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Fitch: Singapore one step closer to a covered bond market

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Amendments proposed by the Monetary Authority of Singapore (MAS) to rules governing the issuance of covered bonds put Singapore one step closer to an active covered bond market which Fitch Ratings expects to open as early as mid-2015.

[SINGAPORE] Amendments proposed by the Monetary Authority of Singapore (MAS) to rules governing the issuance of covered bonds put Singapore one step closer to an active covered bond market which Fitch Ratings expects to open as early as mid-2015. The changes, as detailed in an MAS consultation paper, will provide greater flexibility to covered bond structures. It further clarifies regulations including how assets can be segregated, the limit on liquid assets, and the calculation of the loan-to-value (LTV) ratio for mortgage assets.

Updated rules on the segregation of assets will allow the covered bond issuing banks to hold assets on balance sheet under a declaration of trust. This addresses a technical issue of payment ranking rights for mortgage recoveries, and will ensure covered bond holders have first ranking security over defaulting loan recoveries.

The MAS requirement remains for an issuer to provide legal confirmation of the ringfencing of assets, whether via an SPV or through declaration of trust.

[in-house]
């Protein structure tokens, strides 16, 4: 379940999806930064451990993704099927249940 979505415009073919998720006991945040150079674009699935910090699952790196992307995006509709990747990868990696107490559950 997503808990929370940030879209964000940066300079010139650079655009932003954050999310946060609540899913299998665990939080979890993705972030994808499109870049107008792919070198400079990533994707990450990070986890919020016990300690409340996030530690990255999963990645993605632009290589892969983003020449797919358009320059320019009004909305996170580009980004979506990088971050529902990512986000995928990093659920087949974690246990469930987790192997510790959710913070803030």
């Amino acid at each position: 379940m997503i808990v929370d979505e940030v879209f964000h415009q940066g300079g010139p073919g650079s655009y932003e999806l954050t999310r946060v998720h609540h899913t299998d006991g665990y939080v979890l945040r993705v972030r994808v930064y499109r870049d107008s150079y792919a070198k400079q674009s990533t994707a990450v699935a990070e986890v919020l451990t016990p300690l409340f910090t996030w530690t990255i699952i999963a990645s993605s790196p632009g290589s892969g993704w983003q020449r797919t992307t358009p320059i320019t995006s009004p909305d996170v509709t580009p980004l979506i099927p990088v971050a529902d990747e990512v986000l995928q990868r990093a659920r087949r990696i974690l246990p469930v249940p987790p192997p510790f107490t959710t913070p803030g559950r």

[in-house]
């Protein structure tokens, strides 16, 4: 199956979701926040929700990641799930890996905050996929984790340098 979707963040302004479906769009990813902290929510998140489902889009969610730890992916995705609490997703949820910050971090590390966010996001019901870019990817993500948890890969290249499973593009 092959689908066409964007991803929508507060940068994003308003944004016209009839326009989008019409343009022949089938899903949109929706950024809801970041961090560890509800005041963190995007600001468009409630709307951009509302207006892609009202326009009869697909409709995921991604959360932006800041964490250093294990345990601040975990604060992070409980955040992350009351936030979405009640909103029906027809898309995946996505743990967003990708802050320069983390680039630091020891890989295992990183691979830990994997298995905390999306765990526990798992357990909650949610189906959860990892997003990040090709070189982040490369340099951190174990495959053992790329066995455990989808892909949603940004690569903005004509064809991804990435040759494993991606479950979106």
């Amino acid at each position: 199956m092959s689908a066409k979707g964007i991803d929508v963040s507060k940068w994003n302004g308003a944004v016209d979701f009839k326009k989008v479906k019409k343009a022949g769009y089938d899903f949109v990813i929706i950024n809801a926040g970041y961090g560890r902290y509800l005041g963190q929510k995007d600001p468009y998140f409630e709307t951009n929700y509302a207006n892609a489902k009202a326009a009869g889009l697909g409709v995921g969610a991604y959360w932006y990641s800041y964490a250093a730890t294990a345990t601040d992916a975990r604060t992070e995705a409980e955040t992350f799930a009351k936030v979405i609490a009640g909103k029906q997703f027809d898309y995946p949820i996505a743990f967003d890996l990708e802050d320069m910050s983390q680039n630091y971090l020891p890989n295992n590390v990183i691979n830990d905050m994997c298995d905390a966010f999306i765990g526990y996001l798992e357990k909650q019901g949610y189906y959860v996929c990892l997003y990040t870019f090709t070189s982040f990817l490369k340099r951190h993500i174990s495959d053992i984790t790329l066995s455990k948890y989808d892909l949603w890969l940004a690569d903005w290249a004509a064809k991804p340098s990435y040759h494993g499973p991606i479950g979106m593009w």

The MAS proposal to amend the rules regarding the 15 per cent limit on liquid assets by allowing cash and equivalents up to 12 months of payment obligations in a covered bond programme, if enacted, will better enable programmes to manage liquidity levels where maturing covered bonds come due. This would also be the case where there is a time lag for when mortgage assets can be substituted into the cover pool.

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This is especially true for the issuance of hard-bullet covered bonds, where there is no grace period to liquidate assets as part of the terms of the bonds. In some cases, a pre-maturity test is used to trigger the collateralisation of bonds maturing in the coming 12 months. The proposed rules will give programmes that issue hard-bullet bonds the ability to hold cash assets in excess of the 15 per cent limit to fund such maturing covered bonds.

Rules governing the 80 per cent LTV limit for residential mortgages are also proposed to be tightened to specify that the limit applies at the point of inclusion of the loans into the cover pool. This means that loans with a current LTV above 80 per cent due to changing property or loan values will not be removed from the portfolio. In addition, the portion above 80 per cent for loans in such a situation, will not be counted towards the minimum overcollateralisation requirement. Notably, all of these loans, including those in excess of the limit, must still be calculated for the purpose of the 4 per cent encumbrance limit on the proportion of total bank assets that can be pledged to covered bonds.

Source: Fitch

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